By Allison Nolan
The new social media platform Clubhouse has been making waves in recent weeks. Some industry experts are saying it might be the next major social media platform. So, I was eager to accept my invitation to join and see what all the fuss is about.
This is an audio-only app where users can join chat rooms to listen or participate in the conversation by raising their hand and being invited by the moderator(s) to speak. It is exciting to join this platform in the early stages and listen to, and even ask questions of, some incredibly knowledgeable and prolific people. The wide range of topics for discussion is phenomenal. And if you don’t find a room discussing something of interest to you, you can just start your own!
Although I have only spent limited time on the platform so far, I am finding an abundance of people who are showing up in a truly authentic way and who are motivated by content and connection. I have really enjoyed contributing to conversations, and it is wonderful to be able to give support and do my best to inspire and elevate others. And I really appreciate those who have been so generous in sharing their knowledge with me.
Aside from contributing, the most enjoyable experiences for me have typically been the heart-driven rooms, many of which are led by women. I have heard women supporting women in business, lifestyle, emotional and physical health, and I am sure there are conversations on literally almost any topic you care to name. I have heard women holding space for others, in the process increasing their confidence and helping them find their voice.
Similarly, there are some extraordinary men who are clearly happy to be of service and add value. They are sensitive to the dynamic of a room and make sure that everyone has the chance to speak. However, on occasion, I have seen this approach lacking in some of the very large chat rooms, which can create a different energy.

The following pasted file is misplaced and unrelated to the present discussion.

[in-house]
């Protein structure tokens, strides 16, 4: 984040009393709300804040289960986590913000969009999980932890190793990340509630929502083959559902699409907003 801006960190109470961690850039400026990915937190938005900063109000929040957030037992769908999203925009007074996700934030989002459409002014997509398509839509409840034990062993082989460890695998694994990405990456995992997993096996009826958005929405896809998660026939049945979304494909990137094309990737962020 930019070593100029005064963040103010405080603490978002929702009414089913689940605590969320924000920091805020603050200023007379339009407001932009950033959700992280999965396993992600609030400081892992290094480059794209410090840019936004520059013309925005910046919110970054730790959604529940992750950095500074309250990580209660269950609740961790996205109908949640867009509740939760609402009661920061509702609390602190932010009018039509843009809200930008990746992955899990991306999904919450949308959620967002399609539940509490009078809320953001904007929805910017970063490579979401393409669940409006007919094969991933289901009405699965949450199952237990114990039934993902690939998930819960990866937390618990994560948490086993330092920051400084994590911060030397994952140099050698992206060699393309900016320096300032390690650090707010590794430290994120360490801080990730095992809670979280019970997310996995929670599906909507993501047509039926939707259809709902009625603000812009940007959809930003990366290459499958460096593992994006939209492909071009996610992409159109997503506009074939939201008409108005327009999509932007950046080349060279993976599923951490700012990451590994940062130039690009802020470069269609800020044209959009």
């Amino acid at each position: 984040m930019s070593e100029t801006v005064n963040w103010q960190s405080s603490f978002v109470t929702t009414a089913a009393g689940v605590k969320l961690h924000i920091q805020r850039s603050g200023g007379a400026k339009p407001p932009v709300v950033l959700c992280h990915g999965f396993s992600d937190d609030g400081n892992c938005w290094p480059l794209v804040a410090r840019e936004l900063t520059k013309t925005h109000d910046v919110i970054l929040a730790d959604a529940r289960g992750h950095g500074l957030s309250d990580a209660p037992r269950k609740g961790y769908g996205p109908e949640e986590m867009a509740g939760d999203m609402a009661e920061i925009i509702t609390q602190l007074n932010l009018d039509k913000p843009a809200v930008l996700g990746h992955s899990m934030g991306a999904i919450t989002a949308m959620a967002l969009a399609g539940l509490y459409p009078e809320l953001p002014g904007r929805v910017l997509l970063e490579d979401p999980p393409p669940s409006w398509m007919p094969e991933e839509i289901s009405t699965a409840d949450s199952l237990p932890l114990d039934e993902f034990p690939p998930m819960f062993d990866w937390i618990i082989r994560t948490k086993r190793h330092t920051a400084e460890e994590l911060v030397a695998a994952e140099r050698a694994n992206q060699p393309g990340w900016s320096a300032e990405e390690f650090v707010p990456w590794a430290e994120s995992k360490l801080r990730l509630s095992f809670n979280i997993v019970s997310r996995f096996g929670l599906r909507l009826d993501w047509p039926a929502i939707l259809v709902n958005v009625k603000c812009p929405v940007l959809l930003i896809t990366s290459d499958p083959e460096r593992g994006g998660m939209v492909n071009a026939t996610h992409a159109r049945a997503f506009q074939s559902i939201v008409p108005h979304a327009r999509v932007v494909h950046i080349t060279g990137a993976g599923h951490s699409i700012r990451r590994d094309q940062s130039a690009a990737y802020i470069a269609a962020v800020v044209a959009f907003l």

While my personal experience of the platform has been positive overall, when discussing with other women, the concern is regarding the large rooms with business and finance topics being male-dominated. In these conversations, eminent male professionals at the top of their field literally follow each other and, when a room grows in size, they invite their male colleagues up to speak and moderate and rarely open up the floor to hand-raising. Women have said they feel that the only way of having a voice is by being a wife or close contact of the male moderators or a woman with an already huge following. The feedback is that it doesn’t feel very inclusive and, when this happens, despite hearing many great nuggets of information, the verbal muscle-flexing and the ensuing energy means that it is difficult to feel part of the group.
At the same time, the rooms lead by women, even if targeted on helping women, should also be cognizant of the need to welcome the different viewpoints of male peers and the role of men as allies. Gender-specific conversations are a completely different matter if the intention is to provide a safe space on intimate topics, but outside of that it generally enhances the conversation if everyone has an equal opportunity to share.
At this critical juncture, when the virtual environment has the potential to unite and create more balance in corporate meetings, it is disappointing to hear about the gender imbalance in some business and finance conversations. The concern is that, if continued, this could be quite damaging and perpetuate gender stereotypes.
With the move towards quotas for women on boards that we are seeing by the NASDAQ and the State of California, in the same way query whether the designers of this app could address inclusion by making it a more integral part of the rules of engagement.
This is a great opportunity for women to find their voice and be heard in business. Technology races ahead and provides new platforms, but inclusion still trails. It’s time that changed, because a balanced room brings more energy, different perspectives, and is better for everybody.
About Allison Nolan
Allison Nolan (www.athena.ky) is the founder and managing director of Athena International Management Limited, an award-winning boutique governance provider offering experienced independent directors to the international alternative investment funds community. She is the author of the upcoming book, Madam Chair, which discusses the transformation that enhanced gender diversity and inclusion can bring to the hedge fund industry. Nolan has been a director of regulated entities since 2002 and has served as a full-time professional independent director since 2005. She serves as the Chair of the Education Committee of the Alternative Investment Managers Association in the Cayman Islands and has contributed to several legal journals and industry publications.